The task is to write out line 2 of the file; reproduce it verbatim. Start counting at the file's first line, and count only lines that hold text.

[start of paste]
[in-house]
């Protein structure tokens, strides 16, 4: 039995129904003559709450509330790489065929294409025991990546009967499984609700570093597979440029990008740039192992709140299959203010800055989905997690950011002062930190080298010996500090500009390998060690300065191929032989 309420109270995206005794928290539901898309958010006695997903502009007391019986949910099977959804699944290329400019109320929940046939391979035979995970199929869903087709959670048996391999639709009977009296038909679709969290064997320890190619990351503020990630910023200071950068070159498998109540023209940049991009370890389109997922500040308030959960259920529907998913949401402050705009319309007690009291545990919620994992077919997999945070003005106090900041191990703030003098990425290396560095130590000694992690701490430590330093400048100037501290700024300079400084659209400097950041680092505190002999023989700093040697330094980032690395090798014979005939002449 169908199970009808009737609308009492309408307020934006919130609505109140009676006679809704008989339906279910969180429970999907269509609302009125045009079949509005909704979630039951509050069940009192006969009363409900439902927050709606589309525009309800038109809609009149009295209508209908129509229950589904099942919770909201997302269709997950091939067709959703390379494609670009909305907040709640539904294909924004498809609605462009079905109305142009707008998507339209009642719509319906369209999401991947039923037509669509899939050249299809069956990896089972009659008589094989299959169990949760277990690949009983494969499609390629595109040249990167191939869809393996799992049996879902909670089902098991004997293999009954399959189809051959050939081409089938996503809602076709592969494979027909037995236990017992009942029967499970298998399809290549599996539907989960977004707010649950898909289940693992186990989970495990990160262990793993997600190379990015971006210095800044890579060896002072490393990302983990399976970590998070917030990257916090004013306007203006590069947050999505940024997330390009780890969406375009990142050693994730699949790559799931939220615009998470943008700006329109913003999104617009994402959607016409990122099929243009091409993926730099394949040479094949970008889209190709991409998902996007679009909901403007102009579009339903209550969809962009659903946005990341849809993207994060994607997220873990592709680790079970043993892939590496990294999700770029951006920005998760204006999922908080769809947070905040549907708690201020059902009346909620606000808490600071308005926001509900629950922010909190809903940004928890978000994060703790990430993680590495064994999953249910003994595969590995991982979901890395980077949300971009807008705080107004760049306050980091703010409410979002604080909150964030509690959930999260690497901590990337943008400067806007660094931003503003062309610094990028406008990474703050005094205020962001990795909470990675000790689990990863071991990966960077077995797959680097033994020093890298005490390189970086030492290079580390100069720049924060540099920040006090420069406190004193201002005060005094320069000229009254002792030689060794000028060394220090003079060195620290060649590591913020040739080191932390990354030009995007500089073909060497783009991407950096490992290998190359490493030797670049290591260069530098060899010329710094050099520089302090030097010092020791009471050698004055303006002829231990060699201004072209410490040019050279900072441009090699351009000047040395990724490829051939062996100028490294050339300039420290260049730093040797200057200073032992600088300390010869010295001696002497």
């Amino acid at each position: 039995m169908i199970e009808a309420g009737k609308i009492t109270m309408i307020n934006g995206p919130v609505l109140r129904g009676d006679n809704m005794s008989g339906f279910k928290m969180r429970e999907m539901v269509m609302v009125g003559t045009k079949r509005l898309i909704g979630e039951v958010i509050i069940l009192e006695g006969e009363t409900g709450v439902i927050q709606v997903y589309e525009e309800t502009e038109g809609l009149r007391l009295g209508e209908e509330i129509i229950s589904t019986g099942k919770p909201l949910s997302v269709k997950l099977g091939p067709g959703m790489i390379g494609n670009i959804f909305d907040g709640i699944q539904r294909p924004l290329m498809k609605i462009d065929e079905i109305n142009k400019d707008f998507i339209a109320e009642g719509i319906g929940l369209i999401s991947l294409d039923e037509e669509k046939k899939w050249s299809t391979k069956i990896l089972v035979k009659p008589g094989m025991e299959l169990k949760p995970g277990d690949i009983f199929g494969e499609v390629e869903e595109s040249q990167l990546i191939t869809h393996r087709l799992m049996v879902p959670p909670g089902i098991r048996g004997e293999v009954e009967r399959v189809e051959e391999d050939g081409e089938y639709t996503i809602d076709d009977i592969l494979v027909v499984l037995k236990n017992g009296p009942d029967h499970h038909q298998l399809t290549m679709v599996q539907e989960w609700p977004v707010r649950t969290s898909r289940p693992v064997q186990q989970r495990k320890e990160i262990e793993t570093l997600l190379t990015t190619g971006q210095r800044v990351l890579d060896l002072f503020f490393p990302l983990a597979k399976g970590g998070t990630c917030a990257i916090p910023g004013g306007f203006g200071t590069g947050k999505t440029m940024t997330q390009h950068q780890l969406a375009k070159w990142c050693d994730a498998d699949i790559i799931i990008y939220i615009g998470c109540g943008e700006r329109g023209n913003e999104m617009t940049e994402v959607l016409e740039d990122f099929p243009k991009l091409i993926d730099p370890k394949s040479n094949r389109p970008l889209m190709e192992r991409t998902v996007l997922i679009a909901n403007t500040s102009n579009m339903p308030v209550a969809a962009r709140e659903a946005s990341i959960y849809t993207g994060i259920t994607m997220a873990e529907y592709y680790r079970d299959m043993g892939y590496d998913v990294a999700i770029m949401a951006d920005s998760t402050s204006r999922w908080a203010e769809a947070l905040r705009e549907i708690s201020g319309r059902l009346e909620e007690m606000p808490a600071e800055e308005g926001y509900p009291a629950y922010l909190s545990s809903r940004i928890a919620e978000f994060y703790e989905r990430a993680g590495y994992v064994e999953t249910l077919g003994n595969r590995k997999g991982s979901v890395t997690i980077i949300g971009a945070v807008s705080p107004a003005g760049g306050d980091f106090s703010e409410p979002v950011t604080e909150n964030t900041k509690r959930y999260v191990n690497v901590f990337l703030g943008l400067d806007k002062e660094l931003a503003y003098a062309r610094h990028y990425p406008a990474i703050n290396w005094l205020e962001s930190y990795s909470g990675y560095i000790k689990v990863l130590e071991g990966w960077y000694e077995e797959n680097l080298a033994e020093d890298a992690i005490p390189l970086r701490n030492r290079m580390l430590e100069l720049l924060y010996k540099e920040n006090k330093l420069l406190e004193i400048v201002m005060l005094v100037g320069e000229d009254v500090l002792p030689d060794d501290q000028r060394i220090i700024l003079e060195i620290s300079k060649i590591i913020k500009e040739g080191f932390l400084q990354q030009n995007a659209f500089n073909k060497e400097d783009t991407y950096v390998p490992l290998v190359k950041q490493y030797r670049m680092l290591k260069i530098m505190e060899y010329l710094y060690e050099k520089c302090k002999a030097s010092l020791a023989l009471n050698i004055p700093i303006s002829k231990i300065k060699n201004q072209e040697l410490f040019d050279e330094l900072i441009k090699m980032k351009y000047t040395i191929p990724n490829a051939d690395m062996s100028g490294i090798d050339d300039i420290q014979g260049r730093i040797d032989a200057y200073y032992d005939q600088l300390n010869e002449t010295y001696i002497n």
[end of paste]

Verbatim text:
């Protein structure tokens, strides 16, 4: 039995129904003559709450509330790489065929294409025991990546009967499984609700570093597979440029990008740039192992709140299959203010800055989905997690950011002062930190080298010996500090500009390998060690300065191929032989 309420109270995206005794928290539901898309958010006695997903502009007391019986949910099977959804699944290329400019109320929940046939391979035979995970199929869903087709959670048996391999639709009977009296038909679709969290064997320890190619990351503020990630910023200071950068070159498998109540023209940049991009370890389109997922500040308030959960259920529907998913949401402050705009319309007690009291545990919620994992077919997999945070003005106090900041191990703030003098990425290396560095130590000694992690701490430590330093400048100037501290700024300079400084659209400097950041680092505190002999023989700093040697330094980032690395090798014979005939002449 169908199970009808009737609308009492309408307020934006919130609505109140009676006679809704008989339906279910969180429970999907269509609302009125045009079949509005909704979630039951509050069940009192006969009363409900439902927050709606589309525009309800038109809609009149009295209508209908129509229950589904099942919770909201997302269709997950091939067709959703390379494609670009909305907040709640539904294909924004498809609605462009079905109305142009707008998507339209009642719509319906369209999401991947039923037509669509899939050249299809069956990896089972009659008589094989299959169990949760277990690949009983494969499609390629595109040249990167191939869809393996799992049996879902909670089902098991004997293999009954399959189809051959050939081409089938996503809602076709592969494979027909037995236990017992009942029967499970298998399809290549599996539907989960977004707010649950898909289940693992186990989970495990990160262990793993997600190379990015971006210095800044890579060896002072490393990302983990399976970590998070917030990257916090004013306007203006590069947050999505940024997330390009780890969406375009990142050693994730699949790559799931939220615009998470943008700006329109913003999104617009994402959607016409990122099929243009091409993926730099394949040479094949970008889209190709991409998902996007679009909901403007102009579009339903209550969809962009659903946005990341849809993207994060994607997220873990592709680790079970043993892939590496990294999700770029951006920005998760204006999922908080769809947070905040549907708690201020059902009346909620606000808490600071308005926001509900629950922010909190809903940004928890978000994060703790990430993680590495064994999953249910003994595969590995991982979901890395980077949300971009807008705080107004760049306050980091703010409410979002604080909150964030509690959930999260690497901590990337943008400067806007660094931003503003062309610094990028406008990474703050005094205020962001990795909470990675000790689990990863071991990966960077077995797959680097033994020093890298005490390189970086030492290079580390100069720049924060540099920040006090420069406190004193201002005060005094320069000229009254002792030689060794000028060394220090003079060195620290060649590591913020040739080191932390990354030009995007500089073909060497783009991407950096490992290998190359490493030797670049290591260069530098060899010329710094050099520089302090030097010092020791009471050698004055303006002829231990060699201004072209410490040019050279900072441009090699351009000047040395990724490829051939062996100028490294050339300039420290260049730093040797200057200073032992600088300390010869010295001696002497």